By the way, these two selections grow in central Saskatchewan and came through the winter very poorly, apparently because of the absence of snow cover. And yet ‘Pink Masquerade’, for example, which theoretically should be much less cold hardy and growing in the same location, did very well with minimal winter kill. I wouldn’t have believed it had I not seen it for myself.
Hi Paul, do you have a microscope that has a grid or a camera? If not I could measure pollen size for you. I have lost the skill that David Z of counting chromosomes.
If you are conserned about me stealing your progeny, just send numbered samples.
I assume that you were in Sask when I sent the Rosa multiflora arrived in Ontario. The multiflora is particularly hardy here that I have. Stunning in bloom. It crosses with Cassiorhodon reluctantly but I have seeds from one complex hybrid (rugosa/blanda cross).
I did stop using ‘John Davis’ due to severe cercospora leaf spot. Though, this thread has me rethinking such, as disease resistance in resulting seedlings runs the gamut from near totally defoliation to others being very healthy and spotless. At times, I’ve even had some rather good results when crossing ‘JD’ with roses with a known poor health record, it’s just a genetic roll of the dice!
Below is an open pollinated ‘John Davis’ seedling with severe infection and a ‘JD’ x hybrid tea that is without a single spot.
Thank you for sharing the contrasting photos of John Davis. I had thought of using John Davis to give winter hardiness, but was given pause by all the reports of it having black spot.
Would crossing John Davis with Morden’s Fireglow, another northern hardy rose, be a good idea?
I have Darlows’ Enigma here in Oregon, which is nearly thornless, continuous blooming, disease free, and hardy to Zone 4. Can anyone comment on the winter hardiness of Darlow’s Enigma? I can’t test it here unless I planted it in the mountains or in Eastern Oregon where it is really cold. I have heard that Darlow’s Enigma was being used in Hulthemia crosses to get the splotch.
Does anyone have any comments from their experience with the hardiness and disease resistance of Pink Grootendorst, HRg, mp, 1923? It has fimbricated carnation-style petal edges.
I don’t have a microscope, so thanks for the offer. Margit is also likely willing to do chromosome examination for me.
I don’t know if my two ‘Morden Centennial’ x ‘John Davis’ selections will flower this year. They grow at the Coutts’ in Saskatchewan, so I’ll check with them. I keep doing this cross, since it produces very attractive flowers. However, repeat bloom may be lacking (it is in the first one I developed).
I’m not worried about anyone stealing pollen of any of my rose selections. If a breeder can use it to develop better roses, so much the better. It’s possible I would get a return in roses they develop that I can use in my breeding programs. If so, I’ll thank them for saving me time and energy in doing it.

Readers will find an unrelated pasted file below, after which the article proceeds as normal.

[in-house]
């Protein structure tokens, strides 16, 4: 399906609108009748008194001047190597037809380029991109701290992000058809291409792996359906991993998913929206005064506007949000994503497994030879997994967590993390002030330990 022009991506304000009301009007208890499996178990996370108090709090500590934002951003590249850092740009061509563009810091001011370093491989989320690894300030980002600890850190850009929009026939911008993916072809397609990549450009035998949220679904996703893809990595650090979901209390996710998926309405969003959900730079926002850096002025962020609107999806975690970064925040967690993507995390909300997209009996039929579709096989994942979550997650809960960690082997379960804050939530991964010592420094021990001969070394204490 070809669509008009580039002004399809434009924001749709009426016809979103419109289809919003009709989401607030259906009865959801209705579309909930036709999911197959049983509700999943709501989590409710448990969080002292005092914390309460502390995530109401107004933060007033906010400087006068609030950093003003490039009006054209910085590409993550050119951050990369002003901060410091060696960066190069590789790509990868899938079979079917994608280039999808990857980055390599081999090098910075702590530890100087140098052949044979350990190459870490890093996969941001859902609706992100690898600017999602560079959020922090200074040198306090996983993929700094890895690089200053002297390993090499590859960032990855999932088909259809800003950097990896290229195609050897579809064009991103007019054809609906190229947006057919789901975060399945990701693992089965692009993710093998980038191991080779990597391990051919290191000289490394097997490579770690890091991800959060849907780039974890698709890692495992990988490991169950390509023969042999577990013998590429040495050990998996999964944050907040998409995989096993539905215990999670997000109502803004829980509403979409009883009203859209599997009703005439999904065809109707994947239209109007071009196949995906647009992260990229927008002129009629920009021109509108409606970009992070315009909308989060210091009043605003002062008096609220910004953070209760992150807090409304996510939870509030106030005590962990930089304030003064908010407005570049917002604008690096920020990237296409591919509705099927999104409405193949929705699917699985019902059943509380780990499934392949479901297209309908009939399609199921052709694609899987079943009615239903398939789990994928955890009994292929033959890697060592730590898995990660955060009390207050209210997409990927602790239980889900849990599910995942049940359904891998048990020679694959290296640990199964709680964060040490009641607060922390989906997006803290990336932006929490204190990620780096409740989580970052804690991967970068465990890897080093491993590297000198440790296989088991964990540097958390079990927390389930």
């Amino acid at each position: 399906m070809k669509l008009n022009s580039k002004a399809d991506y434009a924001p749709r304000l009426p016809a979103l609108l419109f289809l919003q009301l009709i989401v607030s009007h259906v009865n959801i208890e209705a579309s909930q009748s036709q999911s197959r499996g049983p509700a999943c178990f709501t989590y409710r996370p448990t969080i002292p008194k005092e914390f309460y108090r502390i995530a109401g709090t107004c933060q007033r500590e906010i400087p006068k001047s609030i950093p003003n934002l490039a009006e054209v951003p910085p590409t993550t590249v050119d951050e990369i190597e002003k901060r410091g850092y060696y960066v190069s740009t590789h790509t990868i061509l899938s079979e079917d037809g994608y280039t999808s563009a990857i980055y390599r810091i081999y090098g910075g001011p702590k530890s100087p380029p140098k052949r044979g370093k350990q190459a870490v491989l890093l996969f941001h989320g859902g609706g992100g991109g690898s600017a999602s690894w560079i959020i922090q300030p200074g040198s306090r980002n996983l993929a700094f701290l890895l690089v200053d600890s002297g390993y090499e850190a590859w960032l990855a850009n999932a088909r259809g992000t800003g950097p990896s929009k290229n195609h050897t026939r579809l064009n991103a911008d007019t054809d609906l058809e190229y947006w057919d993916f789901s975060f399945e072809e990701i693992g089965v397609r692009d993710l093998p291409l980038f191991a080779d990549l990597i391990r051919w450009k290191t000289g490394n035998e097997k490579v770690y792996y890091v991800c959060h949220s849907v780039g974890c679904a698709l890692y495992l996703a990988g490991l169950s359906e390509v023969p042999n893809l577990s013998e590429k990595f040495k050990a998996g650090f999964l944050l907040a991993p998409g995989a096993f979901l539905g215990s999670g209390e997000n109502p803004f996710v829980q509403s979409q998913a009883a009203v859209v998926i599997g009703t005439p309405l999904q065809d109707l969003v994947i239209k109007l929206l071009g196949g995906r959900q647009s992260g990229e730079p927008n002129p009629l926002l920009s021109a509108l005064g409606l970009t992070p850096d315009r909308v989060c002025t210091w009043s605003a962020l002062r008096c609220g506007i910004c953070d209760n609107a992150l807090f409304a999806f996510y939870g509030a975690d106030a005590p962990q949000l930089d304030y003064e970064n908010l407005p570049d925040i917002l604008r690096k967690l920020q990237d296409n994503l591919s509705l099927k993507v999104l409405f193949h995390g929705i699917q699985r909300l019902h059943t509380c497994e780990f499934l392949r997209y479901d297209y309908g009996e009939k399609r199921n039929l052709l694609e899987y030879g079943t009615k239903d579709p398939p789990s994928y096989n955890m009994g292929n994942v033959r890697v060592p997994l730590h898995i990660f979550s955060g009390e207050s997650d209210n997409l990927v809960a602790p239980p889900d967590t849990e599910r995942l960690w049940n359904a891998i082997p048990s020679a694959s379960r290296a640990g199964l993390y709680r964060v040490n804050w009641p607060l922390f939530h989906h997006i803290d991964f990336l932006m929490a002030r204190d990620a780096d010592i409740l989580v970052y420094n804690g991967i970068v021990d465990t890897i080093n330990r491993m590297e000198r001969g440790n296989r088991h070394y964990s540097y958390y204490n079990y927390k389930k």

Crossing ‘Morden Fireglow’, since it is very prone to blackspot, with any rose would be a bad idea.
The Grootendorst roses are reasonably cold hardy in a Zone 3 climate, although they can winter kill somewhat sometimes. They are generally disease resistant. I’ve seen them do well in this respect on the Canadian West Coast.
I submitted this one for commercial introduction. They were supposed to plant some of the supplied plants, to start cuttings and also use budwood on understock. After not hearing for a long time, I followed up and was told that all the plants supplied, the cuttings, and the budded plants died the first year. I wonder if they were sprayed and died from the spraying.
JohnJel, I have never grown ‘Morden Fireglow’ and seldom have come across plantings, though as Paul has mentioned and as stated upon HMF, it is prone to black spot. On the other hand, I have retained several vigorous plants with a decent good health record from ‘Winnipeg Parks’ x 'John Davis. ‘Winnipeg Parks’ has performed poorly for others, though has been easy and reliable for myself.
‘Adelaide Hoodless’ was one of the very first roses I had grown way back in my youth and the first to exit the garden due to near total black spot defoliation. ‘Hope for Humanity’ has given rise to some of the worst looking seedlings I have ever produced,
The modern Roses were developed here in Manitoba and the only one I’m still using a little is Moderm Blush.
If you wanted to inject some cold hardiness in to your rose, you may look at Frontenac, it was used to create some very
good yellow roses:- Campfire and Never Alone.
Do rose seedlings sometimes outgrow or develop resistance to black spot?
I have a few 2014 seedlings that in 2015 came down with black spot. This year some are showing very little
sign of the disease.